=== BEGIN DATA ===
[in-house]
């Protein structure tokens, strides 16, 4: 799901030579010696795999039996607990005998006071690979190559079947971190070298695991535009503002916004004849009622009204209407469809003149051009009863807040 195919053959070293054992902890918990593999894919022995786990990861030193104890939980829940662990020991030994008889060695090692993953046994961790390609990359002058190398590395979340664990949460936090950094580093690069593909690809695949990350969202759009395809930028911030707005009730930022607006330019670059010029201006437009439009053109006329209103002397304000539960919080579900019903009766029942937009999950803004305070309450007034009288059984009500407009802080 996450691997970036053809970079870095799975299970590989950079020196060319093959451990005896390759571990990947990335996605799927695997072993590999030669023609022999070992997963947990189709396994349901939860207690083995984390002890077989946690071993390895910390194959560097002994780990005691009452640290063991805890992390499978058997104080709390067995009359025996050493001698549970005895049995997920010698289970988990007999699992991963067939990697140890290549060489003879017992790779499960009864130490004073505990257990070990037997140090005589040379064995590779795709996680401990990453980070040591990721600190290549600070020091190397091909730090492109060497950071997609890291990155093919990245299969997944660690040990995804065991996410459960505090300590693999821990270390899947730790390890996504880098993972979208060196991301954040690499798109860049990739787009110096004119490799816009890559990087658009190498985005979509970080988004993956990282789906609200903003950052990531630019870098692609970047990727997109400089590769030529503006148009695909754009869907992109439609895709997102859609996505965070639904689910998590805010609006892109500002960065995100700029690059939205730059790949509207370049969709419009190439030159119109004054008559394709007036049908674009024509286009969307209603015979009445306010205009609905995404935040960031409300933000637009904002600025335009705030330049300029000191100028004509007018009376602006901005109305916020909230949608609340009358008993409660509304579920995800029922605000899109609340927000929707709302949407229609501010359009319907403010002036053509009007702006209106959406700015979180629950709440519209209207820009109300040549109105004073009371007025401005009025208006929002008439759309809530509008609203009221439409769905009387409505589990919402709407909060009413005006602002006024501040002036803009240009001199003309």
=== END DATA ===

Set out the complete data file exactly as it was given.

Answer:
[in-house]
């Protein structure tokens, strides 16, 4: 799901030579010696795999039996607990005998006071690979190559079947971190070298695991535009503002916004004849009622009204209407469809003149051009009863807040 195919053959070293054992902890918990593999894919022995786990990861030193104890939980829940662990020991030994008889060695090692993953046994961790390609990359002058190398590395979340664990949460936090950094580093690069593909690809695949990350969202759009395809930028911030707005009730930022607006330019670059010029201006437009439009053109006329209103002397304000539960919080579900019903009766029942937009999950803004305070309450007034009288059984009500407009802080 996450691997970036053809970079870095799975299970590989950079020196060319093959451990005896390759571990990947990335996605799927695997072993590999030669023609022999070992997963947990189709396994349901939860207690083995984390002890077989946690071993390895910390194959560097002994780990005691009452640290063991805890992390499978058997104080709390067995009359025996050493001698549970005895049995997920010698289970988990007999699992991963067939990697140890290549060489003879017992790779499960009864130490004073505990257990070990037997140090005589040379064995590779795709996680401990990453980070040591990721600190290549600070020091190397091909730090492109060497950071997609890291990155093919990245299969997944660690040990995804065991996410459960505090300590693999821990270390899947730790390890996504880098993972979208060196991301954040690499798109860049990739787009110096004119490799816009890559990087658009190498985005979509970080988004993956990282789906609200903003950052990531630019870098692609970047990727997109400089590769030529503006148009695909754009869907992109439609895709997102859609996505965070639904689910998590805010609006892109500002960065995100700029690059939205730059790949509207370049969709419009190439030159119109004054008559394709007036049908674009024509286009969307209603015979009445306010205009609905995404935040960031409300933000637009904002600025335009705030330049300029000191100028004509007018009376602006901005109305916020909230949608609340009358008993409660509304579920995800029922605000899109609340927000929707709302949407229609501010359009319907403010002036053509009007702006209106959406700015979180629950709440519209209207820009109300040549109105004073009371007025401005009025208006929002008439759309809530509008609203009221439409769905009387409505589990919402709407909060009413005006602002006024501040002036803009240009001199003309």